A three-judge panel of the D.C. Circuit set aside an SEC decision and order, and remanded the case for a new hearing. The case involved claims against investment adviser Wing Chau and his company, Harding Advisory LLC (Harding). The administrative law judge (ALJ) assigned to adjudicate the case found that Chau and Harding violated Section 17(a) of the Securities Act and Section 206 of the Investment Advisers Act by committing fraud in connection with the management of certain collateralized debt obligations, and imposed penalties. On review, the commission upheld the ALJ’s decision and imposed additional fines and disgorgement. Chau appealed to the D.C. Circuit. The Court of Appeals ordered a stay pending the U.S. Supreme Court’s decision in Lucia v. Securities and Exchange Commission, 138 S. Ct. 2044 (2018), which challenged the appointment of the ALJ who adjudicated the case as constitutionally invalid.

On June 21, 2018, in its decision in Lucia, the Supreme Court held that ALJs are “Officers of the United States” and thus subject to the Appointments Clause of the U.S. Constitution. The Court further held that if a party makes a timely constitutional challenge to the appointment of the ALJ who adjudicates his or her case, the party is entitled to relief. In the case of an adjudication tainted by an Appointments Clause violation, the appropriate relief is a new hearing before a properly appointed official.

Following the decision in Lucia, the SEC moved to remand Chau’s case to the commission for a new hearing. Chau opposed, arguing that under Lucia, the commission’s order could not be affirmed or modified but rather must be set aside. Chau reasoned that the Supreme Court’s mention in Lucia of “remand” as a remedy for an Appointments Clause violation was merely dicta that carried no weight.

The D.C. Circuit issued an order setting aside the commission’s decision and remanding Chau’s case to the SEC for a new hearing before a different ALJ or before the commission, in accordance with Lucia. The circuit court rejected Chau’s argument that the case could not be remanded. Quoting language from its decision in Sierra Club v. EPA, 322 F.3d 718 (D.C. Cir. 2003), the court emphasized that “carefully considered language of the Supreme Court, even if technically dictum, generally must be treated as authoritative.”

On November 30, 2017, while this case was pending, the SEC announced that it ratified the appointments of its ALJs in order to settle the question of whether the hiring process for those judges violates the Appointments Clause.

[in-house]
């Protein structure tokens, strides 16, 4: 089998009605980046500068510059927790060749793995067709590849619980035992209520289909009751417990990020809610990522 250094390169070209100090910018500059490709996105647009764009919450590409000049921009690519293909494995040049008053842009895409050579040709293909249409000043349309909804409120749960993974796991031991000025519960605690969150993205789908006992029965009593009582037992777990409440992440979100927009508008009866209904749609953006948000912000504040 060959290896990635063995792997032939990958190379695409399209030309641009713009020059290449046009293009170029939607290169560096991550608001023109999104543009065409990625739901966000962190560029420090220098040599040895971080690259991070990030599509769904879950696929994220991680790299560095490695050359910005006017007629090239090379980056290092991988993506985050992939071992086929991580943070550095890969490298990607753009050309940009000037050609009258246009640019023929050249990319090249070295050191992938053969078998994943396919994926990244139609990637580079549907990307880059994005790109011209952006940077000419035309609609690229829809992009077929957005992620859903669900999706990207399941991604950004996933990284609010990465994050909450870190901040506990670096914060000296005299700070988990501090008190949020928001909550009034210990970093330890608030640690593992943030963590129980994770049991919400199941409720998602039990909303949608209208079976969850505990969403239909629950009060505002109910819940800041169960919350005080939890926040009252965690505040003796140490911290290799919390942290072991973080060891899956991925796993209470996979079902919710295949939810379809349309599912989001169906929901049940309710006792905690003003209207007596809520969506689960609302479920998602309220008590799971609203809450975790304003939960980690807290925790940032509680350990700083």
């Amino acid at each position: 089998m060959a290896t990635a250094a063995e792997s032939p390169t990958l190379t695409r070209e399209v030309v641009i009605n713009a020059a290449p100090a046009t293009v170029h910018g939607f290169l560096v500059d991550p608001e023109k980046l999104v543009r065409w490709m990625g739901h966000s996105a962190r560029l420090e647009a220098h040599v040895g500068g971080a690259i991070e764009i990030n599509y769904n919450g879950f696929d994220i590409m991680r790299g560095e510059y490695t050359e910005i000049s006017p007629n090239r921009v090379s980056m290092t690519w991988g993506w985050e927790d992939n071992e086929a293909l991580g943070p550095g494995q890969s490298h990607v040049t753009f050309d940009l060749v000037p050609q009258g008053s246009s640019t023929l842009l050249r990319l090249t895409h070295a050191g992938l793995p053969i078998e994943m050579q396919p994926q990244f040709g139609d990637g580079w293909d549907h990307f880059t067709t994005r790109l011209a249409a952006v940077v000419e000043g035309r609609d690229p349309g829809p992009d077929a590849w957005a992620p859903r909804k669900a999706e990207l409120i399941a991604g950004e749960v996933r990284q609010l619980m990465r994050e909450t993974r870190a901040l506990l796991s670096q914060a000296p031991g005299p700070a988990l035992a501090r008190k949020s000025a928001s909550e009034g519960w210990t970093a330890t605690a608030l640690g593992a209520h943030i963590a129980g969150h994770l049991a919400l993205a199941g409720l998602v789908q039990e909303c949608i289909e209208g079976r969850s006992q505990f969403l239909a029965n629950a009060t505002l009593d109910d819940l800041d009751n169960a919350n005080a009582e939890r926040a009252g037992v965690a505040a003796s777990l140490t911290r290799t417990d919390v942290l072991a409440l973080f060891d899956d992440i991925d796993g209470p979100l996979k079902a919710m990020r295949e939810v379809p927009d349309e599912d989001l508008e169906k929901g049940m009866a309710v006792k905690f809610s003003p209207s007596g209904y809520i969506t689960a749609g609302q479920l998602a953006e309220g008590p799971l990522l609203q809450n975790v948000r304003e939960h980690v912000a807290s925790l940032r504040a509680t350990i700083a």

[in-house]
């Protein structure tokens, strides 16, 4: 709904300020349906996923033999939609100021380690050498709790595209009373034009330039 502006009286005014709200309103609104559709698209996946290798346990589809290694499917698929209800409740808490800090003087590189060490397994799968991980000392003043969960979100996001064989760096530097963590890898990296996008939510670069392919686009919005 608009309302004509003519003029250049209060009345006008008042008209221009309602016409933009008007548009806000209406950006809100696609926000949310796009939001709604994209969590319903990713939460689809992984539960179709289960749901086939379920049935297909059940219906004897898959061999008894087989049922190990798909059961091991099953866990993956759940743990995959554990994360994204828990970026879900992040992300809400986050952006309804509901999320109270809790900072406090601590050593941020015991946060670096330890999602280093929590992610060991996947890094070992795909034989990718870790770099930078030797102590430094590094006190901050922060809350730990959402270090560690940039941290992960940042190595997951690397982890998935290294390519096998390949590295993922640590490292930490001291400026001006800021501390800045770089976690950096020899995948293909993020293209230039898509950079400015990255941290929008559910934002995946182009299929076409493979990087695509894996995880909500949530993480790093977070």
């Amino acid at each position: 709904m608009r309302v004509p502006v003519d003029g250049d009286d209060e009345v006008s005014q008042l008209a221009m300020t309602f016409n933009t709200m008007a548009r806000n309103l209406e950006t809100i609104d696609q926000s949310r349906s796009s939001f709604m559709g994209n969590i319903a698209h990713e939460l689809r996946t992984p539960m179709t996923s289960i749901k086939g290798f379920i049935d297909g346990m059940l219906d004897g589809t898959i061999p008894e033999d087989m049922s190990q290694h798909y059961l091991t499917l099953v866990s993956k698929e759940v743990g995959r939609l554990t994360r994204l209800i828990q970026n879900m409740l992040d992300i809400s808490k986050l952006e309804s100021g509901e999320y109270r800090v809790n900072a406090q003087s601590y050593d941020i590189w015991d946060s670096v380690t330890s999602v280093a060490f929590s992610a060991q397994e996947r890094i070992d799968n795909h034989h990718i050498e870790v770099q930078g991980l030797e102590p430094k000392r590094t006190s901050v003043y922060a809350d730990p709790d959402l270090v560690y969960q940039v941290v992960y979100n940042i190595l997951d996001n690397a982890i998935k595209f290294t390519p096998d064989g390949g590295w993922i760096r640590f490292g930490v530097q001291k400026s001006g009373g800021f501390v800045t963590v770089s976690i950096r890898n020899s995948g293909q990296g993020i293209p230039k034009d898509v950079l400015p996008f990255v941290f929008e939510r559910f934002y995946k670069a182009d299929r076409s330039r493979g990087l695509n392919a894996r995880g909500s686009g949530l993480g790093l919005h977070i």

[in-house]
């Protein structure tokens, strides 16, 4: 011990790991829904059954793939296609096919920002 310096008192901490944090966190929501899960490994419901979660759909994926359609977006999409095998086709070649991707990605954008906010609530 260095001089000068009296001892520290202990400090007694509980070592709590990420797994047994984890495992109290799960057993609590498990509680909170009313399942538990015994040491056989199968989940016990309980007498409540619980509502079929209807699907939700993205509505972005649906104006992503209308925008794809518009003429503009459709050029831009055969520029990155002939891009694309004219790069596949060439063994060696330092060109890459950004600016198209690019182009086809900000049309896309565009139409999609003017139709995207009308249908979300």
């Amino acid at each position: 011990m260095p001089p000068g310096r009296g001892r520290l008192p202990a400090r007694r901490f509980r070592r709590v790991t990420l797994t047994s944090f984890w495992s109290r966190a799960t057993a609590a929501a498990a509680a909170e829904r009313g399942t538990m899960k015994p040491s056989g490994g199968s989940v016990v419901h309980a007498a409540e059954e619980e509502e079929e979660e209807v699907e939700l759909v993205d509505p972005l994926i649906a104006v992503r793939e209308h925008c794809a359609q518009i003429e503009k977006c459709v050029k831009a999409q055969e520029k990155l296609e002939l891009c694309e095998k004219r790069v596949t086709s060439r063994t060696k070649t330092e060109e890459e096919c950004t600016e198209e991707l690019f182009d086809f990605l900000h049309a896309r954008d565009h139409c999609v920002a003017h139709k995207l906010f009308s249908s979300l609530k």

Securities Fraud Pleading Standards

Fifth Circuit Affirms Dismissal of Section 10(b) Claim, Holding That Challenged Statements Did Not Constitute Material Misrepresentations and Plaintiffs Did Not Plead Loss Causation

Emps.’ Ret. Sys. of the State of Haw. v. Whole Foods Mkt., Inc., No. 17-50840 (5th Cir. Oct. 3, 2018)
Click here to view the opinion.

On October 3, 2018, a three-judge panel dismissed a putative class action lawsuit against Whole Foods Market, Inc. and several of its officers. The suit alleged violations of Sections 10(b) and 20(a) of the Securities Exchange Act.

On June 24, 2015, the New York City Department of Consumer Affairs (DCA) released a report detailing violations of national weights-and-measures standards by Whole Foods. On June 29, 2015, Whole Foods CEOs John Mackey and Walter Robb posted a video to the retailer’s website, stating that the company had “made some mistakes” with regard to its pricing. When the company released its third-quarter financial data on July 29, 2015, it failed to meet its sales targets for the quarter, as the company experienced a slowdown in sales growth in the weeks between
the DCA’s report on June 24, 2015, and the end of the quarter on July 5, 2015.

The plaintiffs, who purchased Whole Foods stock between July 31, 2013, and July 29, 2015, alleged that three categories of statements made by Whole Foods during that period were false in light of the weights-and-measures violations: (i) assertions of competitive pricing; (ii) statements suggesting high standards for transparency, quality and corporate responsibility; and (iii) exaggerated financial results that fraudulently reported revenues earned as a result of the weights-and-measures violations. The plaintiffs alleged that these statements deceived stockholders into purchasing stock at artificially inflated prices.

The district court dismissed the case for failure to state a claim, holding that the complaint did not sufficiently identify a material false or misleading statement or adequately plead loss causation, and thus failed to meet the elements of a Section 10(b) cause of action.